2. Create a new branch for the work. Use the issue key followed by a descriptive name for the branch.
    git checkout -b PRJ-123-feature-name
  3. Work on the feature.
    1. Make regular commits
    2. Avoid clustering changes together.
    3. Push to remote as needed, to keep a backup of your work.
    4. If you need to work on another task, ensure all changes are committed before creating a new branch or switch to another one.
    5. Only one developer should work on a feature branch. If more than one developer needs to work on the task, each should branch off again (including the first developer to start work) from the shared branch. Merges should be made to the task branch as per the central workflow.
  4. Keep your branch up to date with the latest changes on master

    git fetch origin git rebase origin/master
  5. When ready for feedback and/or code review, push to remote and create a pull request.

    1. Push to remote:

      git push -u origin PRJ-123-feature-name

    2. Create a pull request on VSTS to merge the feature branch into master:\
  6. Code review should now occur. If changes are required, they can be committed and pushed to the same branch. The pull request will be automatically updated with any new commits.
    N.B. Any changes made from now on should occur using merges only. If master needs to be merged into the branch to update it, you should not use rebase, as this will cause problems with the pull request.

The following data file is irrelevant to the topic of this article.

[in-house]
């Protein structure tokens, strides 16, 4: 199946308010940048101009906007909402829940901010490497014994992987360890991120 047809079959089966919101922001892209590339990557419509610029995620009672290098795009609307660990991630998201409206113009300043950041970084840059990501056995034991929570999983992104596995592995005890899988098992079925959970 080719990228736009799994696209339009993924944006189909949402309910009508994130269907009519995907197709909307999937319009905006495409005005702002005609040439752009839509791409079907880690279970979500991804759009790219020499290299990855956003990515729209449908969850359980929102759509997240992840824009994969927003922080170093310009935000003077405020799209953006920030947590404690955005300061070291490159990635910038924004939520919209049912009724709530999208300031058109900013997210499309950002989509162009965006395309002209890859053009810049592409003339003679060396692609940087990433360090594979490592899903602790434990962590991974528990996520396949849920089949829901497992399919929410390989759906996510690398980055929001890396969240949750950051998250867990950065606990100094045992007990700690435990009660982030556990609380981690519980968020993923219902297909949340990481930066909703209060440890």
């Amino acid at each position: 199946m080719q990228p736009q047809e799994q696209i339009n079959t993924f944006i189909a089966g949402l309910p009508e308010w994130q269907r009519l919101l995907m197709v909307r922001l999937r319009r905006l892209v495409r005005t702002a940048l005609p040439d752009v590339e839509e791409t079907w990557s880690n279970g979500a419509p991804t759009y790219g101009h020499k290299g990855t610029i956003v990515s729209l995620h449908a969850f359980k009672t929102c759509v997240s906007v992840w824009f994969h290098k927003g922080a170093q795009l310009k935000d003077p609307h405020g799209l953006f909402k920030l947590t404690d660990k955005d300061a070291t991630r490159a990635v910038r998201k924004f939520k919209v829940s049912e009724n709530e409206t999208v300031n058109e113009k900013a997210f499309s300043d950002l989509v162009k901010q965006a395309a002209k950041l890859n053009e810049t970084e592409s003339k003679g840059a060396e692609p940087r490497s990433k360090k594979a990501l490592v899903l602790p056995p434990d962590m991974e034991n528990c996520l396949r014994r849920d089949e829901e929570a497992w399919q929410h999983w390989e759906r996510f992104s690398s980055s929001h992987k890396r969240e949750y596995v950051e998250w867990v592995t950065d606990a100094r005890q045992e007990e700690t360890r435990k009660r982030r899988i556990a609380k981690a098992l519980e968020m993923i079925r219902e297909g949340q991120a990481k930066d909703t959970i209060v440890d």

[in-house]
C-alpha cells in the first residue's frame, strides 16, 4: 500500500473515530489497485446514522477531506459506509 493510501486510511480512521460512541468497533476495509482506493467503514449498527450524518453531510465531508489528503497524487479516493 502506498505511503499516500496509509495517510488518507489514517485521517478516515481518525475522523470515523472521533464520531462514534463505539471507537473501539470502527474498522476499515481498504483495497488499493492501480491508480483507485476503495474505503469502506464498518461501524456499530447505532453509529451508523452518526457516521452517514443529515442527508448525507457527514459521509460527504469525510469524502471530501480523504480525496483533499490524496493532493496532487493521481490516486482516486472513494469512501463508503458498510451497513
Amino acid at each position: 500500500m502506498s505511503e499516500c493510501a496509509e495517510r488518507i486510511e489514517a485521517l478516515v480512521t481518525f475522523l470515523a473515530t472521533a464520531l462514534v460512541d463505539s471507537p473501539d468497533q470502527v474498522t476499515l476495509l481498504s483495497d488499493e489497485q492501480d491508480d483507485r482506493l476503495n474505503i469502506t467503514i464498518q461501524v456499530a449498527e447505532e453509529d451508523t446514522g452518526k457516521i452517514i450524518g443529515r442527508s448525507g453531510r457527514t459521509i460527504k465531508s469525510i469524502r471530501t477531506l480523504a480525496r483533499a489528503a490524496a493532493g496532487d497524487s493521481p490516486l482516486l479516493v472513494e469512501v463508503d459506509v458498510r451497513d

Once the review is complete, perform a final rebase (see Feature Process above) to prepare to merge. Then push to remote again (see 5.a above).
  7. The pull request should now be completed on VSTS. This will create a merge commit. There should be no actual changes or conflicts in this commit if the previous procedures have been followed correctly.
  8. Delete the feature branch. This is an option on the remote during the pull request completion in VSTS. The branch will also need to be deleted locally by the developer:
    git branch -d PRJ-123-feature-name

Hotfix Process

Bug fixes that need to be applied to the currently released version (or to patch a previous version that is still supported) and require a new patch version release.

  1. Pull down the latest changes from master (see Feature Process 1. above).
  2. Check out the tag of the release you want to hotfix, branch from it and check out the new branch:

    git checkout v1.0.0 git branch PRJ-199-hotfix-name git checkout PRJ-199-hotfix-name